Your brand promise should always be in your / your team’s mind when interacting with customers. It’s your North Star, and you should always be focused on communicating your promise and making good on it. Domino’s brand promise is hot pizza within 30 minutes. Every employee – from the CEO down to the store managers, kitchen staff and drivers – knows the brand promise, and that every one of their jobs is synced to live up to that customer promise.

We’re all familiar with this brand’s promise.

Nordstrom’s brand promise is to deliver exceptional customer service. Volvo’s brand promise is to make cars that are reliable and safe. When you create a promise that’s meaningful to your customers – and then deliver on that promise consistently and robustly – you earn loyal customers who are willing to pay and return time and again for your services. 

Brand Mission

Another key brand fundamental? Your brand mission. The brand mission sees your brand promise through. It’s how what your brand stands for & promises comes to life. In the Domino’s example, their mission is delivering on their brand promise of “hot delicious food within 30 minutes…or it’s free.” If you look under the lid at Domino’s you’ll discover they’re as much about food as they are about logistics and ensuring they can deliver hot delicious food to your door within 30 minutes. Their extensive supply, manufacturing and distribution chain is built around delivering logistically on their brand promise.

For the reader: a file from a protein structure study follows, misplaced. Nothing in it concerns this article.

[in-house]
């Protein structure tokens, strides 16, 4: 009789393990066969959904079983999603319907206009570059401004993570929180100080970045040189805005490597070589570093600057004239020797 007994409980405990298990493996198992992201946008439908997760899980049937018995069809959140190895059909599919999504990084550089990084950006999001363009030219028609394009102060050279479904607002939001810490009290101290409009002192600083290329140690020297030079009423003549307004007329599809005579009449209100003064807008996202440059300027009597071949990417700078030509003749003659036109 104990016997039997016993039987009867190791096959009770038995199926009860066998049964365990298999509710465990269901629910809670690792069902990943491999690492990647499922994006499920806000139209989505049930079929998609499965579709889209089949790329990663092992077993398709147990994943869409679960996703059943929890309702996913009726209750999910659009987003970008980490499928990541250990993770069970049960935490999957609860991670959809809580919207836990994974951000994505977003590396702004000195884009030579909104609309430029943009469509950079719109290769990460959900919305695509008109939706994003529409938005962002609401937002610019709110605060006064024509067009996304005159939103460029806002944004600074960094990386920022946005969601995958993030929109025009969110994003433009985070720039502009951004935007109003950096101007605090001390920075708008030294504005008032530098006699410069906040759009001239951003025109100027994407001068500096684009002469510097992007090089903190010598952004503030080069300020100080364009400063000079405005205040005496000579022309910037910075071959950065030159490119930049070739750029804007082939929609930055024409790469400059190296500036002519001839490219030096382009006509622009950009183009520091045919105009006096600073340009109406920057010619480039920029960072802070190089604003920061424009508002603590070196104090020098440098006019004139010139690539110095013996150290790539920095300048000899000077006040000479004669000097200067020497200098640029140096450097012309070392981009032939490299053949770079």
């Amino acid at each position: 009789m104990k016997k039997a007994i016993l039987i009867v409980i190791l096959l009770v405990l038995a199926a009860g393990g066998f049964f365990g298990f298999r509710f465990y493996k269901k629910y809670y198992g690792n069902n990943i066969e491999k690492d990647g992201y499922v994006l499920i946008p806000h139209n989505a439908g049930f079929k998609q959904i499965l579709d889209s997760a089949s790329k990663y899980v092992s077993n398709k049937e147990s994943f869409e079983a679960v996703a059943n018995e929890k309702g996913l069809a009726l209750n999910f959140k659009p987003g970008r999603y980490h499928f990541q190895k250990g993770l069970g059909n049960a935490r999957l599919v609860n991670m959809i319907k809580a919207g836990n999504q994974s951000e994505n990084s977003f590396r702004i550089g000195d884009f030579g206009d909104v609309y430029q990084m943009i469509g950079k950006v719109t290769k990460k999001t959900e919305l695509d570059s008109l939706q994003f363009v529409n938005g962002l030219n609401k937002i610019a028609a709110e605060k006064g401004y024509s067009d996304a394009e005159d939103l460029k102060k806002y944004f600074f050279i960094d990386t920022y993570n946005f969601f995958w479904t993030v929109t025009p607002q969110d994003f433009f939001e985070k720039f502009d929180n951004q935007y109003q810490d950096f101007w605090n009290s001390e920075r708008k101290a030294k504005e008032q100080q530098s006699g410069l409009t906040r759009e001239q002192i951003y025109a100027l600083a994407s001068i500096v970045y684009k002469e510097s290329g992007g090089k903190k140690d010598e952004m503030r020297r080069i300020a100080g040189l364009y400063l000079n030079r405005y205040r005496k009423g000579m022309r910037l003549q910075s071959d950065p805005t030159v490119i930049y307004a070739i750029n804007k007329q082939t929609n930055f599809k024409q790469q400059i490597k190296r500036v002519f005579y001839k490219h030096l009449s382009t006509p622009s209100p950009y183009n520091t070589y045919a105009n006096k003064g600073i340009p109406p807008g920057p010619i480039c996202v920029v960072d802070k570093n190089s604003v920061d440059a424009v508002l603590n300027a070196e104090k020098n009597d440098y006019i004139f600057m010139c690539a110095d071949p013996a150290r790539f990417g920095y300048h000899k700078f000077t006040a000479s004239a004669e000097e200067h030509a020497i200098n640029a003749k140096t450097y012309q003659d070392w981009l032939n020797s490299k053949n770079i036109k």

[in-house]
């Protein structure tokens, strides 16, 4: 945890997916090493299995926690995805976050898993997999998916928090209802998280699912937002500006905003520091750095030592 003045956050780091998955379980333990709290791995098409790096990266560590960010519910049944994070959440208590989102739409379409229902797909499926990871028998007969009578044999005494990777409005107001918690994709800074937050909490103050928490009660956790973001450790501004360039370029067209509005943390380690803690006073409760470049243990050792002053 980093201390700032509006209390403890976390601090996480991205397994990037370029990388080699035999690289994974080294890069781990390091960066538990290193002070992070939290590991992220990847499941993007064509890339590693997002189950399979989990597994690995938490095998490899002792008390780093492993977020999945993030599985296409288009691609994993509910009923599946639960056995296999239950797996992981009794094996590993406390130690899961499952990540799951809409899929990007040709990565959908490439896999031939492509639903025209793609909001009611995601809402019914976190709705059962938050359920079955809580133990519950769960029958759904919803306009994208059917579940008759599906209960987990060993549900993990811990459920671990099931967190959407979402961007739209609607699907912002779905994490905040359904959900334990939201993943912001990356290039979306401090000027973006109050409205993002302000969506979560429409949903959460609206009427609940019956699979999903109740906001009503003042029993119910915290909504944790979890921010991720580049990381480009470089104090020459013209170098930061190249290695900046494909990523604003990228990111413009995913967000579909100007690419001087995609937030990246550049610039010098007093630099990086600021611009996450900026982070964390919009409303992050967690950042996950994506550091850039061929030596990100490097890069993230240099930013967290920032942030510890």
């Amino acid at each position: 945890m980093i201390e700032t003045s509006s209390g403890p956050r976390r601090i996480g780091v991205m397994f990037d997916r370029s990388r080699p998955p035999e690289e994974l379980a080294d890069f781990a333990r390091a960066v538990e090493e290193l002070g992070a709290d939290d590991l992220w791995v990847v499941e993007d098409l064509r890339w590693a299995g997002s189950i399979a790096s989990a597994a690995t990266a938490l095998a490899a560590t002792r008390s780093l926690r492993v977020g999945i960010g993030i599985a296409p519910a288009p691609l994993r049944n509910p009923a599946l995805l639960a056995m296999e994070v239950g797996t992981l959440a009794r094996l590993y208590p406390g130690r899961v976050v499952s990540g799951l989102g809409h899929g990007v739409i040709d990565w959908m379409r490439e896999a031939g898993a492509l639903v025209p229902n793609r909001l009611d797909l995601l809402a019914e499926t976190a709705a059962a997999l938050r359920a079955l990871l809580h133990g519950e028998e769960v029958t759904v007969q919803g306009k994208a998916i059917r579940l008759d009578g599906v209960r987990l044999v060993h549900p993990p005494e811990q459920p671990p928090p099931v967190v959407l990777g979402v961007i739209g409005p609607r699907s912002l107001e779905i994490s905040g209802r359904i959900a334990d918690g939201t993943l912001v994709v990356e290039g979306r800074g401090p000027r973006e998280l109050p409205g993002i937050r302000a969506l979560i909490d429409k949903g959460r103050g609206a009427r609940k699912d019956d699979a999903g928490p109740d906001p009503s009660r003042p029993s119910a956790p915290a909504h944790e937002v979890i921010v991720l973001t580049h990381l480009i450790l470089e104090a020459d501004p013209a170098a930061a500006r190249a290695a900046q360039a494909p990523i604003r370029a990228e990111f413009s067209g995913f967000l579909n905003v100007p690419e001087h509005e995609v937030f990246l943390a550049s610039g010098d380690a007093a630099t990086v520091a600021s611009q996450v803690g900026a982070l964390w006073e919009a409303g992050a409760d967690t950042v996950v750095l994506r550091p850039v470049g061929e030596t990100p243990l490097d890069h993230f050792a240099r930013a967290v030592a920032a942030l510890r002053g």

How to use Brand Mission:

Once you know your brand promise, your brand mission is reverse-engineering how to bring your brand promise to life. It’s thinking through the steps you and your employees need to take to live into your brand promise and writing them down as a roadmap for how to achieve your promise every time.

Brand Values

Brand values are fundamental to bringing your brand to life; they are the principles and qualities you stand for that help you live into your brand promise and brand mission. What behavior and qualities do you stress to your employees to act on that helps live into your brand promise? And what characteristics are central to your brand promise coming to life? At Nordstroms, one of their brand values is exceptional customer service, no matter what. This value led a salesperson to once famously accept used car tires that a customer brought in to return (and Nordstroms does not sell car tires). It’s a legendary example that shows the extent to which Nordstrom empowers its staff to deliver exceptional customer service. 

How to use Brand Values: